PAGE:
Our View: Consistent casino policy needed
The North Fork Rancheria of Mono Indians in Northern California plans to build a "gaming and entertainment resort." It will include a casino boasting 2,000 slot machines, a hotel and spa and gift shops. The 1,850-member tribe expects its resort-casino to rake in more than $100 million a year.
The Enterprise Rancheria of Maidu Indians plans to build a "multiuse resort" in Yuba County.
It, too, will feature a 2,000-slot casino, as well as a 170-room hotel. The 800-member tribe says its resort-casino will gross $280 million a year.
We have no problem with Indian gaming, which generates $7.5 billion a year for the state's 59 federally recognized tribes with gambling operations, and which provides each of the state's 50 nongaming tribes $1 million a year.
We are concerned, however, that the tribes propose to build their casinos many miles outside their reservations.
During the waning days of the most recent legislative session, Gov. Jerry Brown approved both the proposed North Fork and Enterprise casinos.
The Interior Department, which oversees the Bureau of Indian Affairs, has given the Mono and Maidu casino projects tentative approval.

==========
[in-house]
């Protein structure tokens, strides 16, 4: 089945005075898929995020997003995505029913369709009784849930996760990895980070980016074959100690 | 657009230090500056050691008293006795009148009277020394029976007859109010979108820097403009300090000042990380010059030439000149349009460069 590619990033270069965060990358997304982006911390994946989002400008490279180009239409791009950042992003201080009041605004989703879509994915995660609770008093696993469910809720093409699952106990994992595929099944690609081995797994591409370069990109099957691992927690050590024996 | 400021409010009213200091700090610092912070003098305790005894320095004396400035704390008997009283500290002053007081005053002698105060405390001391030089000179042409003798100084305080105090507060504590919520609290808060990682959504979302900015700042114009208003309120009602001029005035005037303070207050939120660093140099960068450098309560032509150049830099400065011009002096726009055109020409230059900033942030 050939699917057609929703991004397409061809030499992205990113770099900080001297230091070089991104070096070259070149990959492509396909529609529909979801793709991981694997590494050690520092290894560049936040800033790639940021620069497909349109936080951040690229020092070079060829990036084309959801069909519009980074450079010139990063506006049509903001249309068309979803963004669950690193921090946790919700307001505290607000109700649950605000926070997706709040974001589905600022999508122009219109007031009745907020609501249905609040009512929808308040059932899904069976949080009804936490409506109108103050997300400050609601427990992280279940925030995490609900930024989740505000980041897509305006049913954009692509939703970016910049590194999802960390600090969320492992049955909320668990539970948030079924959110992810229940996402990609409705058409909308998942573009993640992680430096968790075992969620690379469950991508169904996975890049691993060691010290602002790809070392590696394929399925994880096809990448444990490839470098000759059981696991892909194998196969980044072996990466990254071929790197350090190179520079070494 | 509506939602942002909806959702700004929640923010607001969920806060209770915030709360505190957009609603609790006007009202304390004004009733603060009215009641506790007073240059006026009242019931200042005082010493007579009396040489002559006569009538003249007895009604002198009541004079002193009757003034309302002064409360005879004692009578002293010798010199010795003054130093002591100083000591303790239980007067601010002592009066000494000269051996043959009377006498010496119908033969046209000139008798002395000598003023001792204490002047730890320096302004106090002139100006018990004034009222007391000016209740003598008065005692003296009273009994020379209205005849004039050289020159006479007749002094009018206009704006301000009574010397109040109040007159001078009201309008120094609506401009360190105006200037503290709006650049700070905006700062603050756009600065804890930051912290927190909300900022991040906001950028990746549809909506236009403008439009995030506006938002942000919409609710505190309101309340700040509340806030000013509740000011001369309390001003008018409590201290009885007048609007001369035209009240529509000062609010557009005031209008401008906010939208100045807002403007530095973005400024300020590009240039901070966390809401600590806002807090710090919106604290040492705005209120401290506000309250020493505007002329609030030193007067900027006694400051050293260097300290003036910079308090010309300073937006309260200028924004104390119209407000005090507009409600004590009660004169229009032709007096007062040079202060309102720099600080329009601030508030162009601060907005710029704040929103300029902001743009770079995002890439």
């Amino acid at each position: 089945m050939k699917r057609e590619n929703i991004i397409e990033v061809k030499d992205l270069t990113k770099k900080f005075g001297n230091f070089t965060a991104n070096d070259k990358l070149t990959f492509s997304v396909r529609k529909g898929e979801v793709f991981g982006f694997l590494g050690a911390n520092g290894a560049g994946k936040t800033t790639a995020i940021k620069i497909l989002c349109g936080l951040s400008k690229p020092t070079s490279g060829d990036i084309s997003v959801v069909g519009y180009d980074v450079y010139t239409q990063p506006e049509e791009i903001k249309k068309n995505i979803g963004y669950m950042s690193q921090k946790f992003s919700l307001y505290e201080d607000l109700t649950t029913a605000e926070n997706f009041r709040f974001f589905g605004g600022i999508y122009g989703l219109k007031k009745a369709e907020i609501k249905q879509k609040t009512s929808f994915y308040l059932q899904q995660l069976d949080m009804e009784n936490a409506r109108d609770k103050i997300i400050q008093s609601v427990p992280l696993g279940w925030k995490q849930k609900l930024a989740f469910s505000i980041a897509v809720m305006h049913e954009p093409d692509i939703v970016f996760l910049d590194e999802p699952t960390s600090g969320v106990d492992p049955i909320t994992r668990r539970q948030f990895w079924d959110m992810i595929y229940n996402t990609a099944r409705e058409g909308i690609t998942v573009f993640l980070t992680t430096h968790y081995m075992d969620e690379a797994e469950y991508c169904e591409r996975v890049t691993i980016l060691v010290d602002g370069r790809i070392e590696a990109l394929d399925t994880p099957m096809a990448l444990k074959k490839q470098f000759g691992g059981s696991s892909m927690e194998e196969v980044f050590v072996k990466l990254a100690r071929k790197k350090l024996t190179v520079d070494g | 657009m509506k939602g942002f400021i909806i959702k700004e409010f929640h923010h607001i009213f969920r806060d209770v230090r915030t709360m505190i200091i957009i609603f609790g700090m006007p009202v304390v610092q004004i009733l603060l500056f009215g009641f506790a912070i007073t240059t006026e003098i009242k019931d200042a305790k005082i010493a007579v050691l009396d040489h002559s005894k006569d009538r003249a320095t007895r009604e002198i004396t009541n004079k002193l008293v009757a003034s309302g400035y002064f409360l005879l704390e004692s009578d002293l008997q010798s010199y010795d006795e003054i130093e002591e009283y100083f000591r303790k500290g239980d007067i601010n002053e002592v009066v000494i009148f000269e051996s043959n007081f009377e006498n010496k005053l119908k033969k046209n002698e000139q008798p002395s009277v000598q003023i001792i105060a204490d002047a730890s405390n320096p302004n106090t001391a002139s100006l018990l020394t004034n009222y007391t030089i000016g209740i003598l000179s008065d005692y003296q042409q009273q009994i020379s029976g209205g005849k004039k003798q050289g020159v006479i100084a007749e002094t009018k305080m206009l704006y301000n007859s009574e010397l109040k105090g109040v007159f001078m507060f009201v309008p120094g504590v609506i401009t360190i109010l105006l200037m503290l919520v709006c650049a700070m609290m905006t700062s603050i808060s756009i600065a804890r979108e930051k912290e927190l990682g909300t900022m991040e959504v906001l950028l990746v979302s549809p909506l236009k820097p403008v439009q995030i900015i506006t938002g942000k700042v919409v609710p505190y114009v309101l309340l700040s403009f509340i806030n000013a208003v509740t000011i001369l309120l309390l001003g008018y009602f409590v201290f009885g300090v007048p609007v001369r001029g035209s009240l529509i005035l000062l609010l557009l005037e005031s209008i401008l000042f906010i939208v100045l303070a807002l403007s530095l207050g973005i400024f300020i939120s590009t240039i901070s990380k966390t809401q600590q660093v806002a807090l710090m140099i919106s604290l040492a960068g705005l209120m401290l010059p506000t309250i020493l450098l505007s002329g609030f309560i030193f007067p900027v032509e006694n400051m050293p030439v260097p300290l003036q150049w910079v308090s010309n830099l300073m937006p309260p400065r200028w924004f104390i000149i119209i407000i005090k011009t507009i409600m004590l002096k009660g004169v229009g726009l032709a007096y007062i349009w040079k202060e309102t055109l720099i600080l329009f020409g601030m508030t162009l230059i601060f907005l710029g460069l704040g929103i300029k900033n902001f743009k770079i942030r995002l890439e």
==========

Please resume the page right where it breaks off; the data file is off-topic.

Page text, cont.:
Now the tribes merely need an OK from the Legislature to break ground on their gambling venues.
But before lawmakers rubber-stamp the approvals by the governor and the Interior Department, they need to seriously consider what it will mean if Mono and Maidu are allowed to move forward.
Brown was mistaken when he assured Interior Secretary Ken Salazar that there would be few requests for off-reservation casinos from other of California's nongaming tribes.
This past spring, the tiny Manzanita Band of Mission Indians proposed to build a "casino facility," with the apparently standard 2,000 slot machines, in Calexico, some 50 miles from the tribe's reservation near the San Diego County town of Boulevard.
Given his approvals for off-reservation casinos for the Mono and Maidu tribes, it is hard to see how Brown can disapprove a casino for the Manzanita band, or any the tribe, that performs the requisite due diligence.
Rather than going case by case, the governor and Legislature should agree upon a fair and balanced state policy that applies to all interested tribes.